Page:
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    The Parnas & Gabbai – Ask the Rabbi

    Q. What is the function of a Parnas and Gabbai?

    Photo of a gabbai in Poland in 1926, shown knocking on the shutters of a home summoning men to a shule service.

    A. In many synagogues, the lay leaders are called President, Vice-President and Treasurer. The Spanish and Portuguese Synagogue in London retains archaic part-Spanish titles such as Parnas-Presidente.

    The historic Jewish nomenclature called the president or chief warden the parnas and the treasurer or vice-president was the gabbai.

    Today the gabbai is usually the lay official in charge of synagogue services.

    Parnas means “manager” or “trustee”; the root denotes “to support” or “to sustain”. In the Grace after Meals, God is mefarnes otanu – He who sustains us with food.

    In Talmudic times the parnas supervised the religious, communal, social and commercial life of the community and even determined wages and prices and regulated weights and measures.

    He had to be a man of personal integrity and enough of a scholar to explain “laws from any source, even from a tractate which is not generally studied”.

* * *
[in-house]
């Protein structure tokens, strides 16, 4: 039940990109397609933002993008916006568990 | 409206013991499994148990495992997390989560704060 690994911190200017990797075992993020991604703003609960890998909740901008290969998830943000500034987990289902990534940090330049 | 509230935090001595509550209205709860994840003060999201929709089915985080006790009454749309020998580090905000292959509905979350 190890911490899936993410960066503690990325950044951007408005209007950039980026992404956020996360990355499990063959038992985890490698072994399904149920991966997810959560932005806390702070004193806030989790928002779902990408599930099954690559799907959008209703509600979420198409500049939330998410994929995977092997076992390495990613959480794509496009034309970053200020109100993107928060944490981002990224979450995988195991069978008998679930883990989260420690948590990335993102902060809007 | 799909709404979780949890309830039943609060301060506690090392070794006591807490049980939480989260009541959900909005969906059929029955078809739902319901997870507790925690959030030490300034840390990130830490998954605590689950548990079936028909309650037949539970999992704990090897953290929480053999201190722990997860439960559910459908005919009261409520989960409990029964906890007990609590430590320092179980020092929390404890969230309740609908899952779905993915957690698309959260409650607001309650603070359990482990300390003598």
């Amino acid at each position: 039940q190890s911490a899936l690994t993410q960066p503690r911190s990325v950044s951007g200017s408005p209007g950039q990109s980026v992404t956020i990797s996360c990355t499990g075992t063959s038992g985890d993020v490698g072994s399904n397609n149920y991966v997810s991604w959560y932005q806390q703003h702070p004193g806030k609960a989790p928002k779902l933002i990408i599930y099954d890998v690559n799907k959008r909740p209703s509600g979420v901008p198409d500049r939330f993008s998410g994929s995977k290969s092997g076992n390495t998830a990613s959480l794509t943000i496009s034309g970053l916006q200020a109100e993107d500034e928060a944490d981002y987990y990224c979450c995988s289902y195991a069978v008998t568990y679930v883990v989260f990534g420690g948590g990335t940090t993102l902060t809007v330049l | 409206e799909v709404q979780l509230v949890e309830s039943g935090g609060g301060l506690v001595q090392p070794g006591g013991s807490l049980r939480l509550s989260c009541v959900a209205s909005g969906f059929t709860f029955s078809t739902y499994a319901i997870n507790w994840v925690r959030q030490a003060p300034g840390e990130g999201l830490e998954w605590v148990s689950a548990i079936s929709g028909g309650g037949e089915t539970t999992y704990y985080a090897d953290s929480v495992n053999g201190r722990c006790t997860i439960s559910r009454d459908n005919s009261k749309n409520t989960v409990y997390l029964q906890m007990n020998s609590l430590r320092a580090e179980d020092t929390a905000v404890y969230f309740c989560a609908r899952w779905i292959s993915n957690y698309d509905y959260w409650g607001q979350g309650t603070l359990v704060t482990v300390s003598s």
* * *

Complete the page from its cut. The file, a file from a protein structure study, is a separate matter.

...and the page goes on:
At times men of lesser integrity sought office for personal prestige or material gain; the Talmud warns that God weeps over an arrogant parnas. Rabbi Eleazar says that a leader who rules benachat, “mildly”, on earth, will be a leader in the next world too.

    As time went on, the parnas was usually the most influential (sometimes the richest) member of the community. Now the scope of his functions also changed, coinciding with the emergence in the Middle Ages of a salaried rabbinate, and he dealt with administration while the rabbi was the spiritual leader. Today the parnas is the Synagogue president.

    The word gabbai is derived from a root which means to raise or collect funds. It originally referred to the Jewish tax collector appointed by the Romans, but subsequently the term was applied to the administrator of communal charities.

    Before long the gabbai became the communal treasurer, though in modern times the term often denotes the officer who presides at the synagogue service, allocating ritual duties, awarding aliyot and even controlling the seating arrangements. He does not necessarily have any financial duties.

    The gabbai, with the parnas and the communal council, had wide powers in the Middle Ages and could impose fines or the cherem.

    Some modern parnasim and gabbai’m dream of having this level of control, but rarely does it happen.

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